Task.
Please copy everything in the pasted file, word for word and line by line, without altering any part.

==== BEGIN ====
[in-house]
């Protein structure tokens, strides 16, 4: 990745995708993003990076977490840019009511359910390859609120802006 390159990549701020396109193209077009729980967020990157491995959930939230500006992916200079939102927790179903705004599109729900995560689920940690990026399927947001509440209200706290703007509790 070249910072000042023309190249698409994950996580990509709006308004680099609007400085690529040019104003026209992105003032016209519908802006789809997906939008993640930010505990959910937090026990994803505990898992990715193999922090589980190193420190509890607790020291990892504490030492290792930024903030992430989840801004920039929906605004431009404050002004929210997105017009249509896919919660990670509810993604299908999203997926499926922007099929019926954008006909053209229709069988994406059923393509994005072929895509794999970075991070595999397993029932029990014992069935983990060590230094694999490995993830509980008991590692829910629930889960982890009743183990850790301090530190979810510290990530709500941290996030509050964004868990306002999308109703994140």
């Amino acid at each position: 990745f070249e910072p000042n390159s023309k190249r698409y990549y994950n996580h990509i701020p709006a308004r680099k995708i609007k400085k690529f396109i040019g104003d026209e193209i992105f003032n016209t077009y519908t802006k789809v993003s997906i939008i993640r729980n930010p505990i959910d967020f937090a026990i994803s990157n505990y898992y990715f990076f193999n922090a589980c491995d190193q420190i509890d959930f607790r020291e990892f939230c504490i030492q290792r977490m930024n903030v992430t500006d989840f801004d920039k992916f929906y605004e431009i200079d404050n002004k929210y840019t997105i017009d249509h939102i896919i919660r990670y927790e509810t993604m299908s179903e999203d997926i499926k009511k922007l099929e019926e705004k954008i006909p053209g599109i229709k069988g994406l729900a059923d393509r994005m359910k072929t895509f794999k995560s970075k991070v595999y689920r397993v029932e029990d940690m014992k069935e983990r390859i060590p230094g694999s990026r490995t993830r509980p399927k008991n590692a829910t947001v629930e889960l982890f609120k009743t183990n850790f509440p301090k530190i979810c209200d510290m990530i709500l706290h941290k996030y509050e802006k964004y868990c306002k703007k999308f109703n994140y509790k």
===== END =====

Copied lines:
[in-house]
């Protein structure tokens, strides 16, 4: 990745995708993003990076977490840019009511359910390859609120802006 390159990549701020396109193209077009729980967020990157491995959930939230500006992916200079939102927790179903705004599109729900995560689920940690990026399927947001509440209200706290703007509790 070249910072000042023309190249698409994950996580990509709006308004680099609007400085690529040019104003026209992105003032016209519908802006789809997906939008993640930010505990959910937090026990994803505990898992990715193999922090589980190193420190509890607790020291990892504490030492290792930024903030992430989840801004920039929906605004431009404050002004929210997105017009249509896919919660990670509810993604299908999203997926499926922007099929019926954008006909053209229709069988994406059923393509994005072929895509794999970075991070595999397993029932029990014992069935983990060590230094694999490995993830509980008991590692829910629930889960982890009743183990850790301090530190979810510290990530709500941290996030509050964004868990306002999308109703994140």
């Amino acid at each position: 990745f070249e910072p000042n390159s023309k190249r698409y990549y994950n996580h990509i701020p709006a308004r680099k995708i609007k400085k690529f396109i040019g104003d026209e193209i992105f003032n016209t077009y519908t802006k789809v993003s997906i939008i993640r729980n930010p505990i959910d967020f937090a026990i994803s990157n505990y898992y990715f990076f193999n922090a589980c491995d190193q420190i509890d959930f607790r020291e990892f939230c504490i030492q290792r977490m930024n903030v992430t500006d989840f801004d920039k992916f929906y605004e431009i200079d404050n002004k929210y840019t997105i017009d249509h939102i896919i919660r990670y927790e509810t993604m299908s179903e999203d997926i499926k009511k922007l099929e019926e705004k954008i006909p053209g599109i229709k069988g994406l729900a059923d393509r994005m359910k072929t895509f794999k995560s970075k991070v595999y689920r397993v029932e029990d940690m014992k069935e983990r390859i060590p230094g694999s990026r490995t993830r509980p399927k008991n590692a829910t947001v629930e889960l982890f609120k009743t183990n850790f509440p301090k530190i979810c209200d510290m990530i709500l706290h941290k996030y509050e802006k964004y868990c306002k703007k999308f109703n994140y509790k």